First blood

Dracula’s urge to destroy is also a creative urge

Niels Strandskov

To paraphrase Raoul Vaneigem: People who talk about vampires without understanding what is subversive about love and what is positive in the refusal of constraints, such people have a corpse in their mouth.

Midway through the first scene of Charles Nolte’s adaptation of Bram Stoker’s “Dracula,” the underlying conflict of the story is brought into sharp relief. The ravishing Mina, played by Megan Bartle, reclines on a chaise lounge, suffering from a mysterious anemia. One by one, the men in her life – her father Dr. Seward (Jack Matheson), her fiance Jonathan Harker (Nicholas Bradley Harazin) and Count Dracula (Adam Yazbeck) – stand over her, cajoling, entreating, threatening, seducing. Nolte crafts the ensuing drama as a struggle not so much against evil, but as a battle for Mina’s sexuality.

This is heady stuff for the Minnesota Centennial Showboat. Usually the subtext underlying its repertoire of melodramas and mysteries has more to do with deciphering in-jokes about local people and businesses than with highlighting the sexual politics of classic horror. Last year’s production of “Dr. Jekyll and Mr. Hyde” for instance, was almost devoid of subtlety, which is probably what most of the audience was expecting. A two hour investigation into the ways men attempt to control women and the concurrent terror of unchecked female sexuality seems at odds with the Showboat’s reputation. Nolte has been clever in his use of these tropes however, never letting them interfere with the overall thrust of the drama or the familiar Dracula mythos.

An example of this adept embedding of subversive themes within broad comedy is the “gender-blind” casting of Ryan Grimes as Nurse Hennessy and Andrea Uselman as Renfield. Grimes is a large fellow who towers over the rest of the comparatively diminutive cast. His Nurse Hennessy promenades around the stage, officiously reminding Dr. Seward of his social obligations and making every attempt to run the clinic as her own personal fiefdom. Uselman’s Renfield is by contrast slight, soft and anxious, ravenous for insects but unable to function efficiently as Dracula’s spy, despite being completely within his control.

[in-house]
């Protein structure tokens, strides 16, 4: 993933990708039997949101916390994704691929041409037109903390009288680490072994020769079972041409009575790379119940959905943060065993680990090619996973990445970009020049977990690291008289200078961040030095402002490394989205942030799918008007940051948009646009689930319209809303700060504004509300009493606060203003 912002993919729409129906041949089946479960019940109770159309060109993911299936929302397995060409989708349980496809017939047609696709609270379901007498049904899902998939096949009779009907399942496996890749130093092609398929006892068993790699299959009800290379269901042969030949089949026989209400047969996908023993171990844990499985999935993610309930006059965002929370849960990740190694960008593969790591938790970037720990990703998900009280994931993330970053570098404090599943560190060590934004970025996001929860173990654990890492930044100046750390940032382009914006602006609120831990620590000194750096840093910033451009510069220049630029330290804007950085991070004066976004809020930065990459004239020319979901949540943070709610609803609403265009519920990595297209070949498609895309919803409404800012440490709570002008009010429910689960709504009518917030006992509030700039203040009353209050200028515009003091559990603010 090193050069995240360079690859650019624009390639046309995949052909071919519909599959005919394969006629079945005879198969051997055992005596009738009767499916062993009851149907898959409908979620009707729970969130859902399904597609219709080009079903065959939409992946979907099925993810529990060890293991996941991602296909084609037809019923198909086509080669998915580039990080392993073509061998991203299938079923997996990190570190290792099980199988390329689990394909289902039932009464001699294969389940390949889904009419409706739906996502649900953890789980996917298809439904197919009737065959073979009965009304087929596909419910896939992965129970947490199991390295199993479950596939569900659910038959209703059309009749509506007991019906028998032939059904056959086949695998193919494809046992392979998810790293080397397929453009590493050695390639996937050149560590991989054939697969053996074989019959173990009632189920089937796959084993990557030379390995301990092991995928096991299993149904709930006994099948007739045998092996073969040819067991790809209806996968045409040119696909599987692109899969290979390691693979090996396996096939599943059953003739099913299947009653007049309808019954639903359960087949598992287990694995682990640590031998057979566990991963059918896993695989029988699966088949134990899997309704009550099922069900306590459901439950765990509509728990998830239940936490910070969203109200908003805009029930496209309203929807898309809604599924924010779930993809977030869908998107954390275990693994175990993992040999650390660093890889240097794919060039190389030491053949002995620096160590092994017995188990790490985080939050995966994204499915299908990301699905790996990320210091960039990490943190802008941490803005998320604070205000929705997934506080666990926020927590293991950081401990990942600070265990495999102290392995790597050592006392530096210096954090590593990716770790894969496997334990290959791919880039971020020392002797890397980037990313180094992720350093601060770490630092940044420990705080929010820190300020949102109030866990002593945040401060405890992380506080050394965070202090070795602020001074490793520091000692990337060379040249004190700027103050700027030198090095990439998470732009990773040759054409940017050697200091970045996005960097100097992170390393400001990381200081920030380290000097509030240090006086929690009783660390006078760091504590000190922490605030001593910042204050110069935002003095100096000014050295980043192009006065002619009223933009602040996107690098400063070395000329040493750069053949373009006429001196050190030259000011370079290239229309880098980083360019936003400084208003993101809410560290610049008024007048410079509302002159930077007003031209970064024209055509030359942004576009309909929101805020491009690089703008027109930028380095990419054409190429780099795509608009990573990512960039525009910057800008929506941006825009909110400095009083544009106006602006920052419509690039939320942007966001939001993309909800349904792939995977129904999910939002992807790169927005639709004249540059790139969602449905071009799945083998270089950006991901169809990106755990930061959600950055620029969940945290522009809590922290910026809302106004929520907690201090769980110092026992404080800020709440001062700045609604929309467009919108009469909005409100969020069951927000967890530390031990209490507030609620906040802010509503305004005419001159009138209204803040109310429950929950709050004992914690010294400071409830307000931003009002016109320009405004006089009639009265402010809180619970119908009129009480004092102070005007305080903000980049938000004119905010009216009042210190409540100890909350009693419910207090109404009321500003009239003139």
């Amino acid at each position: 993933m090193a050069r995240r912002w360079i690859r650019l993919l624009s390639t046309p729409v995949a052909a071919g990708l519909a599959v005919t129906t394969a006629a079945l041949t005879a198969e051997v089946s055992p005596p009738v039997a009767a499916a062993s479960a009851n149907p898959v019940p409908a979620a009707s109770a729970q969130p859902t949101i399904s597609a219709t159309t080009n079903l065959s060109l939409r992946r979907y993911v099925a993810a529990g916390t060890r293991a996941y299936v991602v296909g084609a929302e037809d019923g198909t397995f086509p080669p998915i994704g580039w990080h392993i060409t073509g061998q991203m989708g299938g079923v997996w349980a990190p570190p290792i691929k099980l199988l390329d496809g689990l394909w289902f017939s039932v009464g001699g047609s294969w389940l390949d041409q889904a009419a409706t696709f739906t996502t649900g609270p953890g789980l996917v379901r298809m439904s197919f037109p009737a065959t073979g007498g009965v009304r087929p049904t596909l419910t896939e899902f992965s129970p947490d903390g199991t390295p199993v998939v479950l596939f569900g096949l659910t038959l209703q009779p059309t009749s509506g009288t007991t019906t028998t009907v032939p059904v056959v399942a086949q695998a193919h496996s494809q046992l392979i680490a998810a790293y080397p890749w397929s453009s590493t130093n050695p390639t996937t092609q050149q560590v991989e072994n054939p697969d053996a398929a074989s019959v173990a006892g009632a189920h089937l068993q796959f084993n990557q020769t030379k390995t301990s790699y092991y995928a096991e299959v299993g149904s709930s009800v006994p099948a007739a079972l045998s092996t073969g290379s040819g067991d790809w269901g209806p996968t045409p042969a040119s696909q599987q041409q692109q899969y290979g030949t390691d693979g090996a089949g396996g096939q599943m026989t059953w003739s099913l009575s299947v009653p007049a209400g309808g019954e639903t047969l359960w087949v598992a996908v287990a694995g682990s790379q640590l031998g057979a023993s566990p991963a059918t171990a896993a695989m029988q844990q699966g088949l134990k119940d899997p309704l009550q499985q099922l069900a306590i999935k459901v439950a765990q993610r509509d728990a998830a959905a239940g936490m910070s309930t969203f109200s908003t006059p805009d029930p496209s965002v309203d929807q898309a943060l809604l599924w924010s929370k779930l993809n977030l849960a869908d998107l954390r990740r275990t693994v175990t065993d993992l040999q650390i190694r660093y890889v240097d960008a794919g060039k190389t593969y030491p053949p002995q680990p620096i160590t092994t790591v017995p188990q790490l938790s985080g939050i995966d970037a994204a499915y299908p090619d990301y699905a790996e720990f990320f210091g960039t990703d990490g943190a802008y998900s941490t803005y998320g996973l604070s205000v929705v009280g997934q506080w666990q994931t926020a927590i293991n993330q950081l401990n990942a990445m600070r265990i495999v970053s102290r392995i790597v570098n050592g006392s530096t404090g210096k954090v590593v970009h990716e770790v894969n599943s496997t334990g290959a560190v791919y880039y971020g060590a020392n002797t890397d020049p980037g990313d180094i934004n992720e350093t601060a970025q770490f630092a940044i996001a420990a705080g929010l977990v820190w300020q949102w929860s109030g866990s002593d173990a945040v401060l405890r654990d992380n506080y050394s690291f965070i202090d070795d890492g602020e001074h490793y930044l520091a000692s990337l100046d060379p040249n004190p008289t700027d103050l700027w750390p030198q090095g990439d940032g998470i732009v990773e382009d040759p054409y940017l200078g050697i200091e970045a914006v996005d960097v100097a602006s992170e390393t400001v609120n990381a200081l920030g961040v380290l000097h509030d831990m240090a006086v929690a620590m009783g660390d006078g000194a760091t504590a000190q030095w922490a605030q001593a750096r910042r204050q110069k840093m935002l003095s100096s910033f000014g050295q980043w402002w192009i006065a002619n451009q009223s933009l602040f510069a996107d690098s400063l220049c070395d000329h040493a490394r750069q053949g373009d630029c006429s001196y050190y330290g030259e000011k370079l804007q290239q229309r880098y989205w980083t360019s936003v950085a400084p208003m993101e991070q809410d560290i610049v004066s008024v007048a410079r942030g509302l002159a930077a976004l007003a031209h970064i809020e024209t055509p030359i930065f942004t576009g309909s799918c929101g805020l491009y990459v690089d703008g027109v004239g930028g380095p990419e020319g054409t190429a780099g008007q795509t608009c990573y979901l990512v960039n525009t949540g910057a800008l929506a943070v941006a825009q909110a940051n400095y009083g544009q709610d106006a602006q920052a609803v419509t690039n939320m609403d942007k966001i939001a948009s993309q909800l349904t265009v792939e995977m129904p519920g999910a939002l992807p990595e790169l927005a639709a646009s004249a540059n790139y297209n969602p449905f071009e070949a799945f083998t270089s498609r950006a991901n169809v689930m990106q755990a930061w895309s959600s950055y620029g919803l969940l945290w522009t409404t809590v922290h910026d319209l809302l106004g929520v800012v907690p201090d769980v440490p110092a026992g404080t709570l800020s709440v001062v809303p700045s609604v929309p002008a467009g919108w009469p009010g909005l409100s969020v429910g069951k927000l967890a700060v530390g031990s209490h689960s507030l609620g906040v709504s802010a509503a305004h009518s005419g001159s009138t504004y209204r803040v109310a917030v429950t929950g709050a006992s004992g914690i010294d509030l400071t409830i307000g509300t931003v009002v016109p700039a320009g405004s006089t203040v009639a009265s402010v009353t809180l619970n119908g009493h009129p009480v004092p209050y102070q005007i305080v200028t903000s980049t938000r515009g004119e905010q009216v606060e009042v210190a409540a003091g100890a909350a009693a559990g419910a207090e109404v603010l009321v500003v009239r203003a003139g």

In short, each behaves in ways emblematic of the stereotyped roles of each actor’s gender. Superficially, this makes for some hearty chuckles from the audience, especially when Nurse Hennessy slips into a more “female” demeanor later in the play and is seduced by Count Dracula. On the subtextual level however, it means that Nolte is able to make virtually every scene portraying the exercise of authority as man-dominates-woman.

Count Dracula’s scenes bear out this analysis as well. In contrast to the other male actors, who are all fair-to-ruddy in complexion, solidly built and stolidly masculine, Yazbeck is wan, somewhat effete and sensual. In keeping with the Dracula mythos, he is also the only one who has the slightest clue about how to turn women on. Though his persecutors express horror that he is a sinister amalgam of the living and the dead, it seems clear that it is his combination of male and female characteristics that unnerves them the most.

Nolte leaves nothing to chance, however. If you have not picked up on the innuendo by the final scene, he pounds it into your head with a mallet as the vampire hunters probe Dracula’s rented castle in hopes of impaling him. As Count Dracula slumbers in his coffin of native earth, Mina fawns over him, waiting for the final consummation of their passion. From offstage, the voices of Von Helsing, Seward and Harker express dismay at the darkness, odor and slipperiness of the passage they are traversing as they try to find an “opening.” I only reveal these final quips here because the preview audience failed to emit even a twitter as they were uttered. That’s Minnesota audiences for you – everybody wants to give a standing ovation, but they refuse to giggle at a double entendre.

At this point you may well be thinking “That’s great about the deconstruction and everything, but how were the olios?” They were great, friend. Olios are an essential part of the Showboat experience, little interstitial, song-and-dance routines culled from British music hall, American vaudeville and popular song traditions. This year’s olios focused gardening and moon themes. Patrons impressed by last year’s dazzlingly opulent production values will not be disappointed. The costuming staff (led by Julia J. Acton) have once again outdone themselves.

The set, which of course must be shoehorned into the Showboat’s rather narrow stage, is perfectly cunning at conveying depth and breadth despite the scarcity of both those commodities. Several diverting special effects delight the audience. Likewise the lighting, although created from a system that is much less complex than those boasted by many small theaters in the Twin Cities, is beautiful and spooky.

This year’s Showboat production carries on a grand tradition, and enlivens it with themes that broaden the appeal of melodrama for literate, contemporary audiences.

“Dracula” runs June 20 – August 23 at the Minnesota Centennial Showboat at Harriet Island Park in St. Paul, call (651) 227-1100 for tickets and information

Niels Strandskov welcomes comments at [email protected]